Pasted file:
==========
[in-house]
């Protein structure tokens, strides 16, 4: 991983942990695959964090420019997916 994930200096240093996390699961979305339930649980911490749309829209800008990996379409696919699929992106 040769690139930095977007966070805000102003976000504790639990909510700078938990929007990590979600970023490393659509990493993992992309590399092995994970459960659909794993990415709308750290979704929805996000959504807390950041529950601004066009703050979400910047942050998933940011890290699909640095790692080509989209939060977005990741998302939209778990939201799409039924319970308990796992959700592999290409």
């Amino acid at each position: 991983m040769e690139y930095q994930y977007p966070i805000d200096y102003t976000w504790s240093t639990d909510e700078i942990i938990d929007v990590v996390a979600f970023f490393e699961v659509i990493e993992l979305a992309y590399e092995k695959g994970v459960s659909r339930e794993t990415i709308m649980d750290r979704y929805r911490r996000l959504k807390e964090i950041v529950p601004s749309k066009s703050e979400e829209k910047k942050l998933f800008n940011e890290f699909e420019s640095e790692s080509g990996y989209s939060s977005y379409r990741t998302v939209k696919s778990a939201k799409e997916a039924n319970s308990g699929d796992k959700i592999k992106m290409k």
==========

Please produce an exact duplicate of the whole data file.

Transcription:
[in-house]
């Protein structure tokens, strides 16, 4: 991983942990695959964090420019997916 994930200096240093996390699961979305339930649980911490749309829209800008990996379409696919699929992106 040769690139930095977007966070805000102003976000504790639990909510700078938990929007990590979600970023490393659509990493993992992309590399092995994970459960659909794993990415709308750290979704929805996000959504807390950041529950601004066009703050979400910047942050998933940011890290699909640095790692080509989209939060977005990741998302939209778990939201799409039924319970308990796992959700592999290409």
């Amino acid at each position: 991983m040769e690139y930095q994930y977007p966070i805000d200096y102003t976000w504790s240093t639990d909510e700078i942990i938990d929007v990590v996390a979600f970023f490393e699961v659509i990493e993992l979305a992309y590399e092995k695959g994970v459960s659909r339930e794993t990415i709308m649980d750290r979704y929805r911490r996000l959504k807390e964090i950041v529950p601004s749309k066009s703050e979400e829209k910047k942050l998933f800008n940011e890290f699909e420019s640095e790692s080509g990996y989209s939060s977005y379409r990741t998302v939209k696919s778990a939201k799409e997916a039924n319970s308990g699929d796992k959700i592999k992106m290409k």